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Article |

Lactobezoars—A Simple Therapy

MICHAEL A. SULLIVAN, MD; ROBERT T. SMITH, MD
Am J Dis Child. 1977;131(7):813. doi:10.1001/archpedi.1977.02120200093023.
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Bezoars in the stomachs of infants are unusual; however, lactobezoars consisting of thickened masses of milk coagulum have been reported. The following case report is an example.

Report of a Case.—A 7-week-old male infant was admitted to Ochsner Foundation Hospital on Sept 20, 1974; for evaluation of fever, projectile vomiting, and diarrhea of three days' duration. Jaundice had occurred in the early perinatal period. Intermittent temperature elevations of up to 39 C rectally began at approximately 14 days of age, and continued to the present admission. During a hospitalization several weeks earlier, nephrogenic diabetes insipidus had been diagnosed. The physical examination did not reveal major dehydration, nor were there any abdominal masses.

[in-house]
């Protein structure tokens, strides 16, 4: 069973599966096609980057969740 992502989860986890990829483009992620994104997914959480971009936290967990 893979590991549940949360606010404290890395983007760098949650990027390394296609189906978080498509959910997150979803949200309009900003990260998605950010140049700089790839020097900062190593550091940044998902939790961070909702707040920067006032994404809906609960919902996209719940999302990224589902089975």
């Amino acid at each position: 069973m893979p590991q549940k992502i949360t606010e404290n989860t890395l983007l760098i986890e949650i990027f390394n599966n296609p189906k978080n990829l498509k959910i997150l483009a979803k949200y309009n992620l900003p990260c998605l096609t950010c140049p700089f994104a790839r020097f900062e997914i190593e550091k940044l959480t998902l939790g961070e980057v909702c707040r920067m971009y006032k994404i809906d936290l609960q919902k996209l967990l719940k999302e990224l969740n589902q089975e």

The child had been receiving Enfamil (the concentrated liquid formula with iron, apparently in the correct dilution, by history) since approximately 1 week of age. There was no history of any other type of formula being used.

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